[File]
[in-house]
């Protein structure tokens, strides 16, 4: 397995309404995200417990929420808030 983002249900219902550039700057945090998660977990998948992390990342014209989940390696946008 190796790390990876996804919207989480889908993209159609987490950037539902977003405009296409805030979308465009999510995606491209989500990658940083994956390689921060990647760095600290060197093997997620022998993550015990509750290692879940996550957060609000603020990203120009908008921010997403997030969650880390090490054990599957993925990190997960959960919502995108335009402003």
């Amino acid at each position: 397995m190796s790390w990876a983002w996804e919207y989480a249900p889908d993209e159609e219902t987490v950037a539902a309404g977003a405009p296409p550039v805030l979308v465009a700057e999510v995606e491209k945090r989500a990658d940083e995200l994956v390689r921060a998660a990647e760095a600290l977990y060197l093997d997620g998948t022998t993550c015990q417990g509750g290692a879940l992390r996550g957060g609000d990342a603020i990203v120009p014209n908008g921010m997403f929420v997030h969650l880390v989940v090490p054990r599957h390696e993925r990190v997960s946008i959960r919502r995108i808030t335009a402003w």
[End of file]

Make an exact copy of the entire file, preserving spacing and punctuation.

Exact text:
[in-house]
């Protein structure tokens, strides 16, 4: 397995309404995200417990929420808030 983002249900219902550039700057945090998660977990998948992390990342014209989940390696946008 190796790390990876996804919207989480889908993209159609987490950037539902977003405009296409805030979308465009999510995606491209989500990658940083994956390689921060990647760095600290060197093997997620022998993550015990509750290692879940996550957060609000603020990203120009908008921010997403997030969650880390090490054990599957993925990190997960959960919502995108335009402003």
């Amino acid at each position: 397995m190796s790390w990876a983002w996804e919207y989480a249900p889908d993209e159609e219902t987490v950037a539902a309404g977003a405009p296409p550039v805030l979308v465009a700057e999510v995606e491209k945090r989500a990658d940083e995200l994956v390689r921060a998660a990647e760095a600290l977990y060197l093997d997620g998948t022998t993550c015990q417990g509750g290692a879940l992390r996550g957060g609000d990342a603020i990203v120009p014209n908008g921010m997403f929420v997030h969650l880390v989940v090490p054990r599957h390696e993925r990190v997960s946008i959960r919502r995108i808030t335009a402003w």